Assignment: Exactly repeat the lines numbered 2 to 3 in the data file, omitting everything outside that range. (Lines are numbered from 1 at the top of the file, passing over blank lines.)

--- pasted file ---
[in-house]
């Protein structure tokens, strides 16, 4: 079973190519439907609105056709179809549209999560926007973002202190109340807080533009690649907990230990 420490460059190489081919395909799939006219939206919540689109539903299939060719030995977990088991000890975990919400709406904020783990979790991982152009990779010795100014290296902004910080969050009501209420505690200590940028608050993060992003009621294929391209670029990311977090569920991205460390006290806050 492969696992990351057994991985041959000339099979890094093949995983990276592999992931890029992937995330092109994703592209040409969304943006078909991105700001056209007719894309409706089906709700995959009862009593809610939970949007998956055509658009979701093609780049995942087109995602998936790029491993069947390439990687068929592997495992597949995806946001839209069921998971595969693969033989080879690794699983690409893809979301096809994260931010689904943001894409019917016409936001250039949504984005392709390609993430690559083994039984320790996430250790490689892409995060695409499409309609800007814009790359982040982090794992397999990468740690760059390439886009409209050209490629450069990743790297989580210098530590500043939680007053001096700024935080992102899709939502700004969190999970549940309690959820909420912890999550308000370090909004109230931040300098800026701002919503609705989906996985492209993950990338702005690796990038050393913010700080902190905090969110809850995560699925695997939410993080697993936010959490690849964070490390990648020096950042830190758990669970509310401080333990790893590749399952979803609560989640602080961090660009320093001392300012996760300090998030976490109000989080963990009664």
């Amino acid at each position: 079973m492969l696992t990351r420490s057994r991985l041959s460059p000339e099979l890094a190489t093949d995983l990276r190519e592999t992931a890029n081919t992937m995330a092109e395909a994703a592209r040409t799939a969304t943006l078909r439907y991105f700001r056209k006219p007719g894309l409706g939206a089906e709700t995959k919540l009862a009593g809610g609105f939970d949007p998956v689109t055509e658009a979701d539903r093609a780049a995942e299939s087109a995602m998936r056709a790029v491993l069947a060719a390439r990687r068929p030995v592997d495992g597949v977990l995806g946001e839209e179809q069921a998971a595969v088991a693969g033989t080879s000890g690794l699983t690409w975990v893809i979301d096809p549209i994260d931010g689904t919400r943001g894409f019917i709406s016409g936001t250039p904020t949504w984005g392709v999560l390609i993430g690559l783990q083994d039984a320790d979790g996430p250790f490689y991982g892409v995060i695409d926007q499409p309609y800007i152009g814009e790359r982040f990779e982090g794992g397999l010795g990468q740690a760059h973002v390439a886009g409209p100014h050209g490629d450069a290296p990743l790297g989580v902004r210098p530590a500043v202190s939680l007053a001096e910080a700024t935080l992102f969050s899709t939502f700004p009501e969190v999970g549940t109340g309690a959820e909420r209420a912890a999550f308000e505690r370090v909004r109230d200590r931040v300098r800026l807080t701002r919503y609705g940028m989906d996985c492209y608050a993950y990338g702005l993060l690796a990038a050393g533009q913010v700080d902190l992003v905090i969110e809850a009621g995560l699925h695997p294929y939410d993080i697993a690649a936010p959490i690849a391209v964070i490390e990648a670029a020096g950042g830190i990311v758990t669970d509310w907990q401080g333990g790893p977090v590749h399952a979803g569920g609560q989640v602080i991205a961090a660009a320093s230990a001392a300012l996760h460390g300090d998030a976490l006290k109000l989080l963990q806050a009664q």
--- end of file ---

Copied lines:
């Protein structure tokens, strides 16, 4: 079973190519439907609105056709179809549209999560926007973002202190109340807080533009690649907990230990 420490460059190489081919395909799939006219939206919540689109539903299939060719030995977990088991000890975990919400709406904020783990979790991982152009990779010795100014290296902004910080969050009501209420505690200590940028608050993060992003009621294929391209670029990311977090569920991205460390006290806050 492969696992990351057994991985041959000339099979890094093949995983990276592999992931890029992937995330092109994703592209040409969304943006078909991105700001056209007719894309409706089906709700995959009862009593809610939970949007998956055509658009979701093609780049995942087109995602998936790029491993069947390439990687068929592997495992597949995806946001839209069921998971595969693969033989080879690794699983690409893809979301096809994260931010689904943001894409019917016409936001250039949504984005392709390609993430690559083994039984320790996430250790490689892409995060695409499409309609800007814009790359982040982090794992397999990468740690760059390439886009409209050209490629450069990743790297989580210098530590500043939680007053001096700024935080992102899709939502700004969190999970549940309690959820909420912890999550308000370090909004109230931040300098800026701002919503609705989906996985492209993950990338702005690796990038050393913010700080902190905090969110809850995560699925695997939410993080697993936010959490690849964070490390990648020096950042830190758990669970509310401080333990790893590749399952979803609560989640602080961090660009320093001392300012996760300090998030976490109000989080963990009664």
């Amino acid at each position: 079973m492969l696992t990351r420490s057994r991985l041959s460059p000339e099979l890094a190489t093949d995983l990276r190519e592999t992931a890029n081919t992937m995330a092109e395909a994703a592209r040409t799939a969304t943006l078909r439907y991105f700001r056209k006219p007719g894309l409706g939206a089906e709700t995959k919540l009862a009593g809610g609105f939970d949007p998956v689109t055509e658009a979701d539903r093609a780049a995942e299939s087109a995602m998936r056709a790029v491993l069947a060719a390439r990687r068929p030995v592997d495992g597949v977990l995806g946001e839209e179809q069921a998971a595969v088991a693969g033989t080879s000890g690794l699983t690409w975990v893809i979301d096809p549209i994260d931010g689904t919400r943001g894409f019917i709406s016409g936001t250039p904020t949504w984005g392709v999560l390609i993430g690559l783990q083994d039984a320790d979790g996430p250790f490689y991982g892409v995060i695409d926007q499409p309609y800007i152009g814009e790359r982040f990779e982090g794992g397999l010795g990468q740690a760059h973002v390439a886009g409209p100014h050209g490629d450069a290296p990743l790297g989580v902004r210098p530590a500043v202190s939680l007053a001096e910080a700024t935080l992102f969050s899709t939502f700004p009501e969190v999970g549940t109340g309690a959820e909420r209420a912890a999550f308000e505690r370090v909004r109230d200590r931040v300098r800026l807080t701002r919503y609705g940028m989906d996985c492209y608050a993950y990338g702005l993060l690796a990038a050393g533009q913010v700080d902190l992003v905090i969110e809850a009621g995560l699925h695997p294929y939410d993080i697993a690649a936010p959490i690849a391209v964070i490390e990648a670029a020096g950042g830190i990311v758990t669970d509310w907990q401080g333990g790893p977090v590749h399952a979803g569920g609560q989640v602080i991205a961090a660009a320093s230990a001392a300012l996760h460390g300090d998030a976490l006290k109000l989080l963990q806050a009664q």